“It used to annoy me when people thought something I did was a fluke! I remember once playing against Ipswich and I scored direct from a corner. Now I used to practise that. I used to be able to stick them in the net direct from the corner spot nine times out of 10.
Next day in the press they're saying it's a lucky bloody goal. Anyway, about two weeks later we're playing them in the Cup and in the first five minutes we get a corner. I took it and thought, 'I'll show you another bloody fluke'. It scraped the angle [of bar and post] on the wrong side.
If it had gone in, I was going to walk up to the press box, bow and walk off the field. Mr. George Best, entertainer extraordinaire, has made his point and will now retire.” – Best
That was what George Best was all about – a beautiful boy who played the beautiful game on a level, and in a manner, few people could comprehend.
‘Discovered’ at age 15 by Manchester United’s senior scout Bob Bishop (whose telegram to United Coach Sir Matt Busby read - “I think I’ve just found you a genius”), Best would go from being a homesick, shy Northern Irish kid to becoming the first true rockstar of the game in a career (and a life) that couldn’t have been more dramatic if scripted by George R.R. Martin.
The Belfast Boy
FA Youth Cup winner at 17 and League winner a year later (both United’s first since the tragedy of Munich ’58), Best had established himself as a pivotal piece of Busby’s grand masterplan to resurrect the Mancunians from the ashes of that tragic crash. The great Scotsman would build a team that produced a brand of dashing, attacking football full of youthful verve and swashbuckling panache. A team that would make the United side of the late ‘60s one of the most exciting football teams of all time. And no one epitomized that spirit of flamboyance quite like ‘Georgie’ Best.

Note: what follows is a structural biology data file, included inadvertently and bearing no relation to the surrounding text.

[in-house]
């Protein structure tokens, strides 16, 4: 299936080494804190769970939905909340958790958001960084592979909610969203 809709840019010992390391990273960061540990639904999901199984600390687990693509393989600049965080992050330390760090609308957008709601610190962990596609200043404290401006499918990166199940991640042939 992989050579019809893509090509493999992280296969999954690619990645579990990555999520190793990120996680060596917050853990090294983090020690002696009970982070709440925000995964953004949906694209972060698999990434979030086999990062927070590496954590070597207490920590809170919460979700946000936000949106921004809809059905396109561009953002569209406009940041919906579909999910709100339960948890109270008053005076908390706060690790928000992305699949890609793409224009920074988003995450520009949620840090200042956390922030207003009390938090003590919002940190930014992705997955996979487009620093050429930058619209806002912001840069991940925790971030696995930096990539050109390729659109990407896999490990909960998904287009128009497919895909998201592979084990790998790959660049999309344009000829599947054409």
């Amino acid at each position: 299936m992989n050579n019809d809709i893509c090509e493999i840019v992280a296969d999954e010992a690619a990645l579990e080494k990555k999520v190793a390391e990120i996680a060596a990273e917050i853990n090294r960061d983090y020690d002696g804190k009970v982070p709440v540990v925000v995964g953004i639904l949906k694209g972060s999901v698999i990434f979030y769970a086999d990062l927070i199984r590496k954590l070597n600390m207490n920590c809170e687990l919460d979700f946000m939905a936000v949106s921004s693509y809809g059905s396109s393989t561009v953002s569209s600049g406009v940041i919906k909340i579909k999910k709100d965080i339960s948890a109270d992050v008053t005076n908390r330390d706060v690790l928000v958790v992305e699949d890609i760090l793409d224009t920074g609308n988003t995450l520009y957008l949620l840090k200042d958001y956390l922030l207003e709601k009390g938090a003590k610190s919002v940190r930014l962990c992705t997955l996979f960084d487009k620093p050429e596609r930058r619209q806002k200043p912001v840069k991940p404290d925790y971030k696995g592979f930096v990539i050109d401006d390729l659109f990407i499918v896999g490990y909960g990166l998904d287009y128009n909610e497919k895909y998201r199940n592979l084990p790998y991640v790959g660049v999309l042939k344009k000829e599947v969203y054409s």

With an impishly handsome face framed by the most magnificent muttonchops, beaming eyes glinting with mischievous intent and long hair fluttering in the wind as he ran, the ‘Belfast Boy’ was a sight that was guaranteed to bring crowds to their feet (regardless of their affiliation). With a love of dribbling (and seating defenders on their backsides) that bordered on the selfish and a bravery that bordered on the foolish, he was ever willing to take on (and take out) defenders and change the flow of the game with one shake of his hips.
He was a dancer, full of body swerves and twinkle-toed sashays, gliding over challenges. His immense, and not immediately evident, strength allied with the acceleration of a diving Peregrine falcon making him virtually unstoppable.